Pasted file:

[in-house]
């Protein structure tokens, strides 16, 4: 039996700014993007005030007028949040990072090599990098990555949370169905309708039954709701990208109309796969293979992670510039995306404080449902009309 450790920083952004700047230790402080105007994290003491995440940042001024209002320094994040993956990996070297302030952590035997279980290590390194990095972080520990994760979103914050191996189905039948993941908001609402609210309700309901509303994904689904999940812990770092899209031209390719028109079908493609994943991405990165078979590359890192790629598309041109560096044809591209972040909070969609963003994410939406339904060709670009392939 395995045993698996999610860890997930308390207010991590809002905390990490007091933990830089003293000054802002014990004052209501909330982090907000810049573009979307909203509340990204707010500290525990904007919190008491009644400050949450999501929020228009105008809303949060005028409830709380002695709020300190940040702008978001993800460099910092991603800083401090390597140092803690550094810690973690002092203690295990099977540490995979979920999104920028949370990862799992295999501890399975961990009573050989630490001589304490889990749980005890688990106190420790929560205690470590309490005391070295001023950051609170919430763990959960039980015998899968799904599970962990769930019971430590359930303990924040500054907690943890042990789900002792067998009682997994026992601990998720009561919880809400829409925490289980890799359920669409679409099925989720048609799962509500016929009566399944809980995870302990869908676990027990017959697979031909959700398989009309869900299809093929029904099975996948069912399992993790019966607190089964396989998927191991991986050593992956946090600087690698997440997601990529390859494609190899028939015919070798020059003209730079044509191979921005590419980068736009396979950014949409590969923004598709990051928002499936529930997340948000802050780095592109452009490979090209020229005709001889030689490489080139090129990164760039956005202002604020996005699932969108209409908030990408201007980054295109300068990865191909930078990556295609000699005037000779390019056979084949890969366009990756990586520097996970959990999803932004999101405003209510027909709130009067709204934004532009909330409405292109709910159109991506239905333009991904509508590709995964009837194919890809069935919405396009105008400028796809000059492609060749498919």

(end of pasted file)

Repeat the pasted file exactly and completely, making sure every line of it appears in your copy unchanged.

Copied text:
[in-house]
């Protein structure tokens, strides 16, 4: 039996700014993007005030007028949040990072090599990098990555949370169905309708039954709701990208109309796969293979992670510039995306404080449902009309 450790920083952004700047230790402080105007994290003491995440940042001024209002320094994040993956990996070297302030952590035997279980290590390194990095972080520990994760979103914050191996189905039948993941908001609402609210309700309901509303994904689904999940812990770092899209031209390719028109079908493609994943991405990165078979590359890192790629598309041109560096044809591209972040909070969609963003994410939406339904060709670009392939 395995045993698996999610860890997930308390207010991590809002905390990490007091933990830089003293000054802002014990004052209501909330982090907000810049573009979307909203509340990204707010500290525990904007919190008491009644400050949450999501929020228009105008809303949060005028409830709380002695709020300190940040702008978001993800460099910092991603800083401090390597140092803690550094810690973690002092203690295990099977540490995979979920999104920028949370990862799992295999501890399975961990009573050989630490001589304490889990749980005890688990106190420790929560205690470590309490005391070295001023950051609170919430763990959960039980015998899968799904599970962990769930019971430590359930303990924040500054907690943890042990789900002792067998009682997994026992601990998720009561919880809400829409925490289980890799359920669409679409099925989720048609799962509500016929009566399944809980995870302990869908676990027990017959697979031909959700398989009309869900299809093929029904099975996948069912399992993790019966607190089964396989998927191991991986050593992956946090600087690698997440997601990529390859494609190899028939015919070798020059003209730079044509191979921005590419980068736009396979950014949409590969923004598709990051928002499936529930997340948000802050780095592109452009490979090209020229005709001889030689490489080139090129990164760039956005202002604020996005699932969108209409908030990408201007980054295109300068990865191909930078990556295609000699005037000779390019056979084949890969366009990756990586520097996970959990999803932004999101405003209510027909709130009067709204934004532009909330409405292109709910159109991506239905333009991904509508590709995964009837194919890809069935919405396009105008400028796809000059492609060749498919």